Biomonitoring is measuring the condition and integrity of various sources of water to ensure the health and diversity of those sources. This can be accomplished by several methods. One of the most popular and effective methods is the observation and/or use of aquatic animals. Fish, mussels, and macroinvertebrates (aquatic insect larvae) are routinely used as indicators of water quality. This is due to the fact that these animals are continuously exposed to the water and the abundance, distribution, and diversity of these animals is indicative of the quality of water they live in. We study animals both in the lab (aquatic toxicity testing) and in the field (surveys or diagnostic studies). Some of the other important biomonitoring tools include lake and watershed management, diagnostic studies, restoration, and direct measurements of water quality parameters.
Our laboratory's primary focus is aquatic toxicity testing for municipal and industrial wastewater elimination systems. These systems must comply with Indiana and EPA regulations for point-source elimination of treated wastewater before being discharged into a waterbody.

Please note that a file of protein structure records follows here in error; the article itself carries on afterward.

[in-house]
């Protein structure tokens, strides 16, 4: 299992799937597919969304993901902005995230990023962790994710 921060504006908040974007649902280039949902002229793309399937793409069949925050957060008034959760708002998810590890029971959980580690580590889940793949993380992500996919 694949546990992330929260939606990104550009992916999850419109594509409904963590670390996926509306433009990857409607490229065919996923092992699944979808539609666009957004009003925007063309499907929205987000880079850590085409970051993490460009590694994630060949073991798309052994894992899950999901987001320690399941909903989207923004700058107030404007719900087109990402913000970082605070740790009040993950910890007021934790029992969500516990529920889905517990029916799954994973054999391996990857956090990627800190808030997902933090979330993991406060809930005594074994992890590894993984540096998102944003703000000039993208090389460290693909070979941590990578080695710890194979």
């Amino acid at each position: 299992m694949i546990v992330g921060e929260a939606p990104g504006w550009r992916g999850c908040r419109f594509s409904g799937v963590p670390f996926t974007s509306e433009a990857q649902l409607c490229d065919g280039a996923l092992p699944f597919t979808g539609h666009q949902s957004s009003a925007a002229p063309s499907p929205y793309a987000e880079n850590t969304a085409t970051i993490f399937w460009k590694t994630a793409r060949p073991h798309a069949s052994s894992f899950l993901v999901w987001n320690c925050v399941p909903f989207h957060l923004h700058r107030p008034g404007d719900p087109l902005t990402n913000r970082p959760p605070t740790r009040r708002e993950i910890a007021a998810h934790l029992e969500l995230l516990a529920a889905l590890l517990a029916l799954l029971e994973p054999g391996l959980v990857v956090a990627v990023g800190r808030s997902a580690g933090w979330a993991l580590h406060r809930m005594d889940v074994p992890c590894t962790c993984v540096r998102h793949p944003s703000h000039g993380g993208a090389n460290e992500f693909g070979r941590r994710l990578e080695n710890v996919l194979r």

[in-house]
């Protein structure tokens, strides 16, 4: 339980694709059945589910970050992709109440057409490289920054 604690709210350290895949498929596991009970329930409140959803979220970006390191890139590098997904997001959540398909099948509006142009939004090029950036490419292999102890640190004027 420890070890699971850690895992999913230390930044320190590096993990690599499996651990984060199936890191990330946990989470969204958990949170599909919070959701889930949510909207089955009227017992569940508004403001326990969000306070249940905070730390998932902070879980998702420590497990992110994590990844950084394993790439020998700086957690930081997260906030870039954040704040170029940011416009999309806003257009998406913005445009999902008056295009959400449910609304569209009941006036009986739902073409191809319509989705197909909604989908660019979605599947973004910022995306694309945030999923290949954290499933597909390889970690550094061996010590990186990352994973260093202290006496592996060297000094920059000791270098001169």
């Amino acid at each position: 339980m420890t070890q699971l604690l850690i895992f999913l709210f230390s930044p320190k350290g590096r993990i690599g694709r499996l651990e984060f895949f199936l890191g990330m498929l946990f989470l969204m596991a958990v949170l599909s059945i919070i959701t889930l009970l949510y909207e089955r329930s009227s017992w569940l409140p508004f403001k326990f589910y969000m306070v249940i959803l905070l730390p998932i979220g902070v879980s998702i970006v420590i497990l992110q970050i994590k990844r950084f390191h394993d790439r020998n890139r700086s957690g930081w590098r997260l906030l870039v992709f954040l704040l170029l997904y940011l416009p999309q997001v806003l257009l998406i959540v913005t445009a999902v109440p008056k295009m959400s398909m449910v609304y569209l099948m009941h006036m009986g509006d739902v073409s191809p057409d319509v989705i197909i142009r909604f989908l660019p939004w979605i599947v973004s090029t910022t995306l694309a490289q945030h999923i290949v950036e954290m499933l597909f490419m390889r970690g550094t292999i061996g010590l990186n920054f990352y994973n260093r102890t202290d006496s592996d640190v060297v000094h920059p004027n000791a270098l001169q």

Biomonitoring has several distinct advantages over more traditional water quality and chemistry measurements
- Potential effects of over 1,000,000 chemicals can be measured
- Animals are continuously exposed to water, so they integrate effects over time (not just a snap-shot like most chemical monitoring)
- Community responses can diagnose particular water quality problems (low oxygen, excessive nutrients, toxins, etc.)
- Measurement costs are relatively low compared to most chemical analyses
Indiana's waters are important for many uses including drinking water, municipal uses for a growing population, and a source for recreational activities. They are also home to a large variety of fish, mussels, insects, birds, and various other animals and plants, some of which are becoming increasingly rare. Although the Mid-West is heavily reliant on agriculture and development, we still continue to maintain a diverse assemblage of both plants and animals. This is due in part to environmental regulations but also from those who genuinely care about the quality of our waters be it a scientist, student, or a lover of the outdoors. So let's work together to keep our waters healthy so that we and our future generations can enjoy!